Ask Brian: I can’t afford to study business in college full time

Do you think I could manage a business degree while working part time to fund myself?

Lidl Ireland offers a two-year retail-management degree in partnership with Dublin Business School. Photograph: Aidan Crawley

Lidl Ireland offers a two-year retail-management degree in partnership with Dublin Business School. Photograph: Aidan Crawley

 

PROBLEM: I want to go to college to study business and was offered a course based on my CAO points. But I couldn’t afford three to four years of college, even with a grant. Do you think I could manage a business degree while working part time to fund myself?

ADVICE: I appreciate your concern about funding your degree. You’re certainly not alone in your predicament, and surveys from the Union of Students in Ireland consistently affirm what you say about the high costs of maintaining yourself through college.

Working part time, although practical financially, might impede your academic performance and take away from all of the other benefits that attending college for a number of years brings.

Outside of securing a scholarship or entering into some form of professional apprenticeship, your options to be paid as part of the degree are extremely limited.

However, given that you mentioned you were interested in studying business, there might be a sponsored and paid degree that you could consider.

Nine years ago, Lidl Ireland launched a retail-management degree delivered over three years in partnership with Dublin Business School, which is accredited at level seven on the National Qualifications Framework.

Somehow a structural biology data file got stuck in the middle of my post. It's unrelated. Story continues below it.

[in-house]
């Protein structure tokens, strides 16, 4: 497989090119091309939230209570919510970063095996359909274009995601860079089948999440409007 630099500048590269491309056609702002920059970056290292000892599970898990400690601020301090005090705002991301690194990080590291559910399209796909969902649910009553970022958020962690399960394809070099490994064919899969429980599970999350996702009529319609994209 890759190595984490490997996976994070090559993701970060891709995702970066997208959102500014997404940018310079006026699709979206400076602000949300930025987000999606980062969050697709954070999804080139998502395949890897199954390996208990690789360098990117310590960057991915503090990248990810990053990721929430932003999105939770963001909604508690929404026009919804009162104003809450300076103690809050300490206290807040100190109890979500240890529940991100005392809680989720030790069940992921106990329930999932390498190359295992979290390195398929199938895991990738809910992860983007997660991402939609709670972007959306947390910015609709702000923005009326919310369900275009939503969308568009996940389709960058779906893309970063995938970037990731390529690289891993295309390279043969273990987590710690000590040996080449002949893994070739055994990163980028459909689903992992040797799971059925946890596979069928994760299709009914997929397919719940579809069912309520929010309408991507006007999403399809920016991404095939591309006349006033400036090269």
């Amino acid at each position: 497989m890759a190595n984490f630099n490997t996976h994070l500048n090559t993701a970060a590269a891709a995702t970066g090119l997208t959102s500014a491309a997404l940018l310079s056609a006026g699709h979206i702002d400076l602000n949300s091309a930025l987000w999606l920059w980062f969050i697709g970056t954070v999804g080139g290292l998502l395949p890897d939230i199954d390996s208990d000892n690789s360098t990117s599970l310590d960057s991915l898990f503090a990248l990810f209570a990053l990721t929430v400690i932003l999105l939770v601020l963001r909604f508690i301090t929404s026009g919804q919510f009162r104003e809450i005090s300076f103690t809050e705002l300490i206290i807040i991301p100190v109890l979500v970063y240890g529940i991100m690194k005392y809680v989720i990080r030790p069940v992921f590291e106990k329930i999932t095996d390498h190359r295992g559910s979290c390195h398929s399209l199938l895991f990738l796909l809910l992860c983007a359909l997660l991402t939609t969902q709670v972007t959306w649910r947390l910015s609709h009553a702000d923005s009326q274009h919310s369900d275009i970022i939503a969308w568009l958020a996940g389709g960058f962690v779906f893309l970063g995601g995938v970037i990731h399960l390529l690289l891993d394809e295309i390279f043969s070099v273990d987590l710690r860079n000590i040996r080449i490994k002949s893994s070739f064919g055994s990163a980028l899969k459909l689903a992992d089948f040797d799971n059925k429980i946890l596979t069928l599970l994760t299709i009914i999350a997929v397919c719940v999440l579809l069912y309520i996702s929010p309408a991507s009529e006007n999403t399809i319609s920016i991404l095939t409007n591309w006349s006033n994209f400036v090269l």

However, following a review, the degree has been adjusted to a two-year programme for the coming academic year. The status of the degree isn’t affected, and successful graduates will receive a bachelor of business in retail management.

The degree is fully sponsored by Lidl, which, in addition to paying course fees, will also pay participants €20,000 in the first year and €22,000 in the second year.

The programme is divided 50-50 between the classroom at DBS’s Dublin city-centre campus and working directly in one of the retailer’s stores. It is structured in a way whereby each work-based term will be followed by a college-based one, which is then followed by another work-based term and so on. Each term is 16 weeks long.

Demand for a business course such as this is high, with more than 1,200 applicants each year. For the current year’s intake, the company has indicated that 50 places will be offered. Applications for the 2016-2017 programme close on May 25th.

It is important to note that the application process has nothing to do with the CAO process. The firm has indicated that it will invite 200 applicants to undertake assessments in either Dublin or Limerick in July, and those selected for the programme will be notified in mid-August.

Applications are open to those aged 18 or over on November 11th, 2016, who have completed a Leaving Certificate or a post-Leaving Cert (PLC) level-five course, and have a genuine interest in retail management.

You will also need to be prepared to commit fully for the duration of the programme, which can be challenging, particularly for those who haven’t experienced the workplace before. However, the training provided should give graduates a solid foundation for developing the type of skills they will need for a career in management in the retail sector. Further details are available on both Lidl and DBS’s websites.

  • Email your education queries to askbrian@irishtimes.com
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